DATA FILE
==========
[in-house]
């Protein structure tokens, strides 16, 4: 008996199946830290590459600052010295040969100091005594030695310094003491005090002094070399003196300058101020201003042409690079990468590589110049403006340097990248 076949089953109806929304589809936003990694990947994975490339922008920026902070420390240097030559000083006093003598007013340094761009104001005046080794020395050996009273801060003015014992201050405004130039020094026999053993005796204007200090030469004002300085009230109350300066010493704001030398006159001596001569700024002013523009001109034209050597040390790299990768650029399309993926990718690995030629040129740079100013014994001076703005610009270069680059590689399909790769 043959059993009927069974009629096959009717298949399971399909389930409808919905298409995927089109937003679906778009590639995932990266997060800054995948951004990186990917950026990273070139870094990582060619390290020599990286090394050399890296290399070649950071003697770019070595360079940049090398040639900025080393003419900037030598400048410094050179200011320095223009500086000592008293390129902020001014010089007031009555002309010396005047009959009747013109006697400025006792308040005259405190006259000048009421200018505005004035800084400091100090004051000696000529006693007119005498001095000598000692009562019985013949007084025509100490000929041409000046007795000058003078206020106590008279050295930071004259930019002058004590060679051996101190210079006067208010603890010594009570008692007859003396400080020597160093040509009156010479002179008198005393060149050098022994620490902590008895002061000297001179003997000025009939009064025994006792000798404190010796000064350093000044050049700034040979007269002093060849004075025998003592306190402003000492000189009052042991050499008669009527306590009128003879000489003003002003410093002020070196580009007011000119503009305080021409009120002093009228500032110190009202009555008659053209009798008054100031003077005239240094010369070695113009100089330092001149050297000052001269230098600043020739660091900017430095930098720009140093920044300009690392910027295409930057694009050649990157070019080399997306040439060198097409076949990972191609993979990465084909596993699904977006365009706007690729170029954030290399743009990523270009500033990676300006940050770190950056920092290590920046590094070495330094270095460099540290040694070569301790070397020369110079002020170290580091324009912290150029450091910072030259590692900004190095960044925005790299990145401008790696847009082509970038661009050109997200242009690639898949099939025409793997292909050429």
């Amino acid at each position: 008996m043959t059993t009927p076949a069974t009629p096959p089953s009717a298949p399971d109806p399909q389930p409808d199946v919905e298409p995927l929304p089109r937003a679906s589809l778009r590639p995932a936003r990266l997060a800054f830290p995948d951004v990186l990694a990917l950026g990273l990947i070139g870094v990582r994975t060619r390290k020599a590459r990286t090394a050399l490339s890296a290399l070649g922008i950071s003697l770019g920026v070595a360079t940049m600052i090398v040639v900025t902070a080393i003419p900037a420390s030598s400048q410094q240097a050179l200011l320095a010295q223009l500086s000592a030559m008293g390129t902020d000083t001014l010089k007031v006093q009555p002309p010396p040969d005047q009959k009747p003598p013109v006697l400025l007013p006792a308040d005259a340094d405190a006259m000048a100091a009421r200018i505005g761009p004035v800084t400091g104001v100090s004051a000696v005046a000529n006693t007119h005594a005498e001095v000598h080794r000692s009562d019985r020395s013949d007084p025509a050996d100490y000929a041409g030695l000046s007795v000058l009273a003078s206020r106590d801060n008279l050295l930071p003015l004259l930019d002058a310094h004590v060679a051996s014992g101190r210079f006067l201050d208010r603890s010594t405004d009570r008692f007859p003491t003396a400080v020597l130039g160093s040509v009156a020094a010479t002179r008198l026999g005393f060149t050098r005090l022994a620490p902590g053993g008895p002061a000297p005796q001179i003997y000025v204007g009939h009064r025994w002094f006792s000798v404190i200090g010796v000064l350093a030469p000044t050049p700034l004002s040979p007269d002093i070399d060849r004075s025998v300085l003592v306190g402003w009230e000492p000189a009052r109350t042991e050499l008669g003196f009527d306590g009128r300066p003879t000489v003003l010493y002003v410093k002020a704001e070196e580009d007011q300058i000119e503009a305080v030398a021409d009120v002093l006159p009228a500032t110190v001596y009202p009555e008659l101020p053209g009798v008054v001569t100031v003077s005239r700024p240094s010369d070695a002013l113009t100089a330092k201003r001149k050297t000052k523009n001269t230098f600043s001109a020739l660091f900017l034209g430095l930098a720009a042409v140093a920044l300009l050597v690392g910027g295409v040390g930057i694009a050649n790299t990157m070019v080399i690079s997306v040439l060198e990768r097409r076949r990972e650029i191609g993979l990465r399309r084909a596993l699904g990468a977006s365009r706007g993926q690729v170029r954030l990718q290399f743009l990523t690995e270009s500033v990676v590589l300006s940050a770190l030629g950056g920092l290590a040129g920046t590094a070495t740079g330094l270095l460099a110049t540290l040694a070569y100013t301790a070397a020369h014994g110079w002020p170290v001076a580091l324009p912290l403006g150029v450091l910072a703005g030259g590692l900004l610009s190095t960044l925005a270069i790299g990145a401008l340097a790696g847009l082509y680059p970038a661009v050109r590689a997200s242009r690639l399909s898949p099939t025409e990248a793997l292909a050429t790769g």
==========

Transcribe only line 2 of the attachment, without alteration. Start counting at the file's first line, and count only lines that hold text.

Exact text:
């Protein structure tokens, strides 16, 4: 008996199946830290590459600052010295040969100091005594030695310094003491005090002094070399003196300058101020201003042409690079990468590589110049403006340097990248 076949089953109806929304589809936003990694990947994975490339922008920026902070420390240097030559000083006093003598007013340094761009104001005046080794020395050996009273801060003015014992201050405004130039020094026999053993005796204007200090030469004002300085009230109350300066010493704001030398006159001596001569700024002013523009001109034209050597040390790299990768650029399309993926990718690995030629040129740079100013014994001076703005610009270069680059590689399909790769 043959059993009927069974009629096959009717298949399971399909389930409808919905298409995927089109937003679906778009590639995932990266997060800054995948951004990186990917950026990273070139870094990582060619390290020599990286090394050399890296290399070649950071003697770019070595360079940049090398040639900025080393003419900037030598400048410094050179200011320095223009500086000592008293390129902020001014010089007031009555002309010396005047009959009747013109006697400025006792308040005259405190006259000048009421200018505005004035800084400091100090004051000696000529006693007119005498001095000598000692009562019985013949007084025509100490000929041409000046007795000058003078206020106590008279050295930071004259930019002058004590060679051996101190210079006067208010603890010594009570008692007859003396400080020597160093040509009156010479002179008198005393060149050098022994620490902590008895002061000297001179003997000025009939009064025994006792000798404190010796000064350093000044050049700034040979007269002093060849004075025998003592306190402003000492000189009052042991050499008669009527306590009128003879000489003003002003410093002020070196580009007011000119503009305080021409009120002093009228500032110190009202009555008659053209009798008054100031003077005239240094010369070695113009100089330092001149050297000052001269230098600043020739660091900017430095930098720009140093920044300009690392910027295409930057694009050649990157070019080399997306040439060198097409076949990972191609993979990465084909596993699904977006365009706007690729170029954030290399743009990523270009500033990676300006940050770190950056920092290590920046590094070495330094270095460099540290040694070569301790070397020369110079002020170290580091324009912290150029450091910072030259590692900004190095960044925005790299990145401008790696847009082509970038661009050109997200242009690639898949099939025409793997292909050429």